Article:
3. Music and Theatre Beneath the Acropolis: From majestic ballets and arias to ancient Greek tragedies, witnessing a performance at the Odeon of Herodes Atticus (June–October) is something you’ll unlikely forget. Despite being nearly 2,000 years old, the theatre is heralded for its exemplary acoustics.

4. Temple of Poseidon: Erected in the middle of the 5th century BC and located at the end of the Sounion peninsula, this ancient temple was built to honour Poseidon, god of the sea. A sunset here is one of the most magical in Greece, blanketed by vivid reds and oranges.

5. Evzones: Rain, hail or shine, the Greek Presidential Guards or Evzones march towards Hellenic Parliament every Sunday morning in a spectacular ceremonial parade that has become synonymous with Athens.

6. Wines of Athens: As a city surrounded by small historical vineyards, Attica is the largest wine region in Greece, touting talented winemakers who are producing award-winning wines using the indigenous savatiano grape.

7. An Athenian Way of Life: The weekly farmers markets or laiki agora are an inherent part of Athenian society. Setting up in neighbourhoods all around the city, these food markets allow locals to stock up on fresh produce while socialising within their community. The largest, known as the Varvakeios Markets in downtown Athens, operates daily and offers seasonal harvests and local delicacies.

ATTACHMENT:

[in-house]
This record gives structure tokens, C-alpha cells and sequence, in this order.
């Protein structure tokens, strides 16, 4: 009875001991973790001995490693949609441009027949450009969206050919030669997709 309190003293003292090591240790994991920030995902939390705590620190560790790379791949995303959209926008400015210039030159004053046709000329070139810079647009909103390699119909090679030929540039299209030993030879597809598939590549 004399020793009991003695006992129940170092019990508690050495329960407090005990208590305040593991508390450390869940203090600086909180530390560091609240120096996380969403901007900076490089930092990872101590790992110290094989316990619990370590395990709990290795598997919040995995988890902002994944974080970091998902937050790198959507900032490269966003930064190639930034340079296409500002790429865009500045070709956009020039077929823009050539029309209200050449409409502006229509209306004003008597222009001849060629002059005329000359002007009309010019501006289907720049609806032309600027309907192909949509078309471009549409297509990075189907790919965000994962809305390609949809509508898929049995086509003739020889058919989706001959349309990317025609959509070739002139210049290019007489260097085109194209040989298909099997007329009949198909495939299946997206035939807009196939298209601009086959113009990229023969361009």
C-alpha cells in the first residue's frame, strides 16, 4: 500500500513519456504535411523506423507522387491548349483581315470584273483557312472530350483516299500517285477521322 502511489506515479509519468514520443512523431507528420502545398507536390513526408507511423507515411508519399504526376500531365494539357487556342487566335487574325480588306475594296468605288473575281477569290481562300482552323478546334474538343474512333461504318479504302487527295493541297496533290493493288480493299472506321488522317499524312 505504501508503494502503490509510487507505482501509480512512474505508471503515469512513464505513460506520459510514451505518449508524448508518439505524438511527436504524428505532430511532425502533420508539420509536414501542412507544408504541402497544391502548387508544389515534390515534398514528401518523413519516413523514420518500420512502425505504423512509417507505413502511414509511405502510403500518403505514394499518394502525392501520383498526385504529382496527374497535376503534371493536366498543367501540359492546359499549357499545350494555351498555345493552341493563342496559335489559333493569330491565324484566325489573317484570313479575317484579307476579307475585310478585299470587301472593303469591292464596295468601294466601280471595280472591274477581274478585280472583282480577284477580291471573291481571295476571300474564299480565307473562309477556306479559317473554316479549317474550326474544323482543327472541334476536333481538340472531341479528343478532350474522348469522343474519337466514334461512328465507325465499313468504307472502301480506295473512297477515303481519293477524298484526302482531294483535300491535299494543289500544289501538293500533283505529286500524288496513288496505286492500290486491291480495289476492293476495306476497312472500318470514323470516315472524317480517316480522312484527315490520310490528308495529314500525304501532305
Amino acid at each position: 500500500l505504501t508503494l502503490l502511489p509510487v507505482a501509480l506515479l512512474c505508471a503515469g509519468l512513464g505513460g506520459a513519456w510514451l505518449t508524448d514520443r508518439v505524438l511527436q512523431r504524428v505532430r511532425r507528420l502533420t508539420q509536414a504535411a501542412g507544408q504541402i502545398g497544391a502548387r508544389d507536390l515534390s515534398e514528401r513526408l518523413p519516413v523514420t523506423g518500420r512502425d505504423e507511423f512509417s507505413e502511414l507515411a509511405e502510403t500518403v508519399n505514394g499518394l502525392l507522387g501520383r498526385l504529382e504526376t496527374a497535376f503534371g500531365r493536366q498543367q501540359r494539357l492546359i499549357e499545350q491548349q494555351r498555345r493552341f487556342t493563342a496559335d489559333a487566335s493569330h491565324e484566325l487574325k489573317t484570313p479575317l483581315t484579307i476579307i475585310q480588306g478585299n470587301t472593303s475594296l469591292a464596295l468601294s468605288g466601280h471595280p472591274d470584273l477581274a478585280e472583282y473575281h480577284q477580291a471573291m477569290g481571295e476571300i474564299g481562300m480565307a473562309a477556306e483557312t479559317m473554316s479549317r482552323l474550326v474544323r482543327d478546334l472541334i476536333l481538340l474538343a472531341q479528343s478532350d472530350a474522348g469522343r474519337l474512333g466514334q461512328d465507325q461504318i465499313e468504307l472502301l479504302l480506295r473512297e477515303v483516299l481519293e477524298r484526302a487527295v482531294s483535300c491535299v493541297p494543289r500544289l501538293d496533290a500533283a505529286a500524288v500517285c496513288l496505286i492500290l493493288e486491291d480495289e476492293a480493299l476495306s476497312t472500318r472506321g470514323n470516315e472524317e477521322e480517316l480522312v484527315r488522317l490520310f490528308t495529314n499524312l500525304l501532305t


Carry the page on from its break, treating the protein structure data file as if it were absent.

8. Byzantine Churches: For anyone that appreciates beauty, the churches in Athens are among the most special in Greece, hailing from the Byzantine era and defined by their tall domes with arched windows. The Church of Panagia Kapnikarea is one of the oldest in Athens, built around 1050 AD. All are welcome to enter and appreciate the rare frescos and beautiful iconography inside.

9. Art and Culture go hand in hand in Athens beginning with the Acropolis Museum. With floor to ceiling windows overlooking the ancient city, thousands of sculptures and artefacts found around the Acropolis are displayed and bathed in natural light. At the Museum of Cycladic Art, a stunning collection of Cycladic figurines and ceramics from the 3rd millennium BC can be seen. Over at the National Archaeological Museum, a treasure trove of antiquities await including the gold mask of Agamemnon and the Antikythera Mechanism.

10.  Athens’ New Agora: Athenians received a contemporary agora at the newly opened Stavros Niarchos Foundation Cultural Center. The Agora, emblematic of the central gathering spaces in ancient Greece, upholds this tradition with regular events held throughout the year. The entire building is a significant addition to modern day Athens and an architectural feat by architect Renzo Piano.